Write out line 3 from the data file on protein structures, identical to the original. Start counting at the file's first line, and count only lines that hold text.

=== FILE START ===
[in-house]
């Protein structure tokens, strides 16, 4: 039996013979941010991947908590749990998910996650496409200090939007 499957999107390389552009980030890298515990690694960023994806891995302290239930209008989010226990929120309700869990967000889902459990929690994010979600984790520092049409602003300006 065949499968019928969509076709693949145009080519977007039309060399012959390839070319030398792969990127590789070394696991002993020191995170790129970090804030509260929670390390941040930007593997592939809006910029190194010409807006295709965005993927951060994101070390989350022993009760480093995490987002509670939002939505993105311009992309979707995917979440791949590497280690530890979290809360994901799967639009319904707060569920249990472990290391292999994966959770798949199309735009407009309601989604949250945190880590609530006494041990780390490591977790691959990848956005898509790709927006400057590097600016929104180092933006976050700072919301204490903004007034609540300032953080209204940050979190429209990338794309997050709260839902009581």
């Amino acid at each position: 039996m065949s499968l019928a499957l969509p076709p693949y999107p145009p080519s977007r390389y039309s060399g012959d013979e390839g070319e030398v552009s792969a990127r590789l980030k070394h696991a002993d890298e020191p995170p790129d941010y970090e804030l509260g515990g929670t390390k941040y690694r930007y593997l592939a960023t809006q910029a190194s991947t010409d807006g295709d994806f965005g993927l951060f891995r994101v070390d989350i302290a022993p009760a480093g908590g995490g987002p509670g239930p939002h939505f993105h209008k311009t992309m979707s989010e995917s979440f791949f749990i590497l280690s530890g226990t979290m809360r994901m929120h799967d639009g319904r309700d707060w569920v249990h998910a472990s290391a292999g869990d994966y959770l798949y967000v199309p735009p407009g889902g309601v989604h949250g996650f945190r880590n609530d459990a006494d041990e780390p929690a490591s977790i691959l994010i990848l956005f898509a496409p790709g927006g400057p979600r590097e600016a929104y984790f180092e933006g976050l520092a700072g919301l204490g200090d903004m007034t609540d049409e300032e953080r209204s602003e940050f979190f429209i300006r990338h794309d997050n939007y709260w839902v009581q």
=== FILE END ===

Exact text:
């Amino acid at each position: 039996m065949s499968l019928a499957l969509p076709p693949y999107p145009p080519s977007r390389y039309s060399g012959d013979e390839g070319e030398v552009s792969a990127r590789l980030k070394h696991a002993d890298e020191p995170p790129d941010y970090e804030l509260g515990g929670t390390k941040y690694r930007y593997l592939a960023t809006q910029a190194s991947t010409d807006g295709d994806f965005g993927l951060f891995r994101v070390d989350i302290a022993p009760a480093g908590g995490g987002p509670g239930p939002h939505f993105h209008k311009t992309m979707s989010e995917s979440f791949f749990i590497l280690s530890g226990t979290m809360r994901m929120h799967d639009g319904r309700d707060w569920v249990h998910a472990s290391a292999g869990d994966y959770l798949y967000v199309p735009p407009g889902g309601v989604h949250g996650f945190r880590n609530d459990a006494d041990e780390p929690a490591s977790i691959l994010i990848l956005f898509a496409p790709g927006g400057p979600r590097e600016a929104y984790f180092e933006g976050l520092a700072g919301l204490g200090d903004m007034t609540d049409e300032e953080r209204s602003e940050f979190f429209i300006r990338h794309d997050n939007y709260w839902v009581q």